Search the Blog

patreon logoLike what you read? Find the posts helpful? Support the blog via Patreon to get even more of the stuff you enjoyed!

Alles unter Kontrolle.

This Friday and Saturday were busy days, like the rest of last week, with a long stint of tent-sewing and tent woodwork. But on Sunday, we spent most of the day relaxing – going on a nice little cycling tour in the very, very fine weather, doing some garden work, having coffee and relaxing with friends on the lawn. And today, I’m making a little trip to Bamberg to bring back some (slightly over-)due books to the library. And then I will start doing the preparations and packing for Freienfels…

because the TGV, friends? It’s finished. Done. Complete.

Well, technically and if you want to be very strict, there are a few hems that could still be done, but none in acute danger of fraying (selvedges rule!), and there’s one optional peg loop that I could still attach, but for all practical purposes, the TGV is done and finished. And I’m not going to be very strict in this case, so neither should you. We made the last closure attachment stitches on Sunday evening, after the relaxing day, and this means that it took eight days from the first cut to the last stitch. Seven full days, if you count that we didn’t start before noon and didn’t really work most of Sunday to finish. I would not have believed that possible when I started, and that the tent is now finished makes me go “whoa hooray!” every five seconds or so. Though I can also say that it would have been much, much harder to stay on it without the wonderful support and sewing help that I received, and I’m not planning to pull a stunt (I’d say “Kraftakt” in German, which might be translated as “tour de force”) like that again soon.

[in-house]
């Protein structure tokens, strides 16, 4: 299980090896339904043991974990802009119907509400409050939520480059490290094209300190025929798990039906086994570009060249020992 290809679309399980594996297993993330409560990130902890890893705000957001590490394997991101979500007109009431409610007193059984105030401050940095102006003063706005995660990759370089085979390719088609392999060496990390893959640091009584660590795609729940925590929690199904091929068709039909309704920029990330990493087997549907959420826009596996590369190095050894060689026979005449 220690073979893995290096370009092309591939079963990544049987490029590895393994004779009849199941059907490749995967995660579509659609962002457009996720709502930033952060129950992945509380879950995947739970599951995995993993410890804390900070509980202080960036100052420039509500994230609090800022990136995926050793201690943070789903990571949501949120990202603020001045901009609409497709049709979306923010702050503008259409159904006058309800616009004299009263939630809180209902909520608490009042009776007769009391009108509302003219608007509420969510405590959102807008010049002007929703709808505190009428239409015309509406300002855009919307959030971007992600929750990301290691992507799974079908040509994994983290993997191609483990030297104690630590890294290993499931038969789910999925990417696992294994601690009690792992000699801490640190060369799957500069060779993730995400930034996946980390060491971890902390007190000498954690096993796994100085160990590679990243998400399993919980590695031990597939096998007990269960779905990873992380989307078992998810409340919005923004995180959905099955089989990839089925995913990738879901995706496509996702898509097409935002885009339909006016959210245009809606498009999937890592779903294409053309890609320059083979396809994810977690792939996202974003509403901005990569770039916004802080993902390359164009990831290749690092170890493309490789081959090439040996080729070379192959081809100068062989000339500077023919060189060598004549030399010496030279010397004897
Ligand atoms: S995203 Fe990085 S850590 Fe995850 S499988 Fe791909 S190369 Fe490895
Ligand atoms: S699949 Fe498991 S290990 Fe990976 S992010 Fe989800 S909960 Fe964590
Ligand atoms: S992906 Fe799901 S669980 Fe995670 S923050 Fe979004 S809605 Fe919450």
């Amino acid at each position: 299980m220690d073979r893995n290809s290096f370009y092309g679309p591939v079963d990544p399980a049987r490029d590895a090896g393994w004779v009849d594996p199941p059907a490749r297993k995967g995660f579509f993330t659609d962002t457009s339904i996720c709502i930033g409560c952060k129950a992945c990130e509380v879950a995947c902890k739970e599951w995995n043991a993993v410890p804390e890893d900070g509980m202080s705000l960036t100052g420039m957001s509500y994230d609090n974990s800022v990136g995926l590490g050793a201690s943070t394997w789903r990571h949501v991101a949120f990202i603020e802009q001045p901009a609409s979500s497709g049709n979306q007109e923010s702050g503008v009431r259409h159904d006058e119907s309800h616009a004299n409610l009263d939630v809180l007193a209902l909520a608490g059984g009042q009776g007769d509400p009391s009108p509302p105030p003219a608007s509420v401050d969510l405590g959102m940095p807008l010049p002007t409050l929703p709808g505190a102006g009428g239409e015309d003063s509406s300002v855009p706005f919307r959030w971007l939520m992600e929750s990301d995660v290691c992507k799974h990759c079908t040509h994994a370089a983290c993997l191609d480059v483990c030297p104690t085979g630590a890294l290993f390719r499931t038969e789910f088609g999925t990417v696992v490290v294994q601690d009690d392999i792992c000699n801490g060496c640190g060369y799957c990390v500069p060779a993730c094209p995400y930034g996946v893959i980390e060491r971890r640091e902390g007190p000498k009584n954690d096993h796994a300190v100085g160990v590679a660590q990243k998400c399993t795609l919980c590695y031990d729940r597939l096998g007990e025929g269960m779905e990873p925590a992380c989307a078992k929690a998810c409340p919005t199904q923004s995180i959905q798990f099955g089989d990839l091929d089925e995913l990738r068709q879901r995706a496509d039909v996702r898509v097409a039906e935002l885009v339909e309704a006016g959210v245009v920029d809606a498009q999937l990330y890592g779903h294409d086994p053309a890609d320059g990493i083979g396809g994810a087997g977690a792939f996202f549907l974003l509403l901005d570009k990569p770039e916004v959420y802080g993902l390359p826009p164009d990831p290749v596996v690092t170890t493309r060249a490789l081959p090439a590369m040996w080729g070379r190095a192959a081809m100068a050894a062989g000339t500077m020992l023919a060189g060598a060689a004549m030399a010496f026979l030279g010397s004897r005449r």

But now, I have a tent. Heavy cotton canvas, absolutely and positively totally waterproof (you could make buckets from this stuff), sewn all by hand with waxed linen thread, in saddler’s stitch.

The front opens up completely, right up to the ridgepole.

The apses are more or less half-round, and they are not constructed of equal-size pieces. That also means that the apse bell tips reach further down towards the back, looking unusual but – I think – elegant.

The tent is comfortably high enough for me to stand in, and my sleeping place will just fit into one of the apses, leaving the second one free for wares and market stuff.

And the front awning comes down to close the tent, of course.

What is still missing on this picture? Right. The closures. And that is how they look:

There you are. One tent, coming right up!

This entry was posted in the tent-making saga. Bookmark the permalink.

6 Responses to Alles unter Kontrolle.

  1. mante says:

    you did an great job there! Congratulations!

  2. pa says:

    amazing work you have done
    just perfect
    you must have golden hands!ecellent job


  3. Phiala says:

    Congratulations – I'm very impressed.

  4. ragnvaeig says:

    Congrats! Having that finished must feel good.

  5. Patty says:

    Wow I just happened on to your blog, I'm truly impressed.

  6. von Frost says:

    OMG So eines will ich auch seit Ewigkeiten nur fehlt mir das Geld *g

    Hatte ein A Tent selber genäht, aber das ging an meinen Ex

Leave a Reply

Your email address will not be published. Required fields are marked *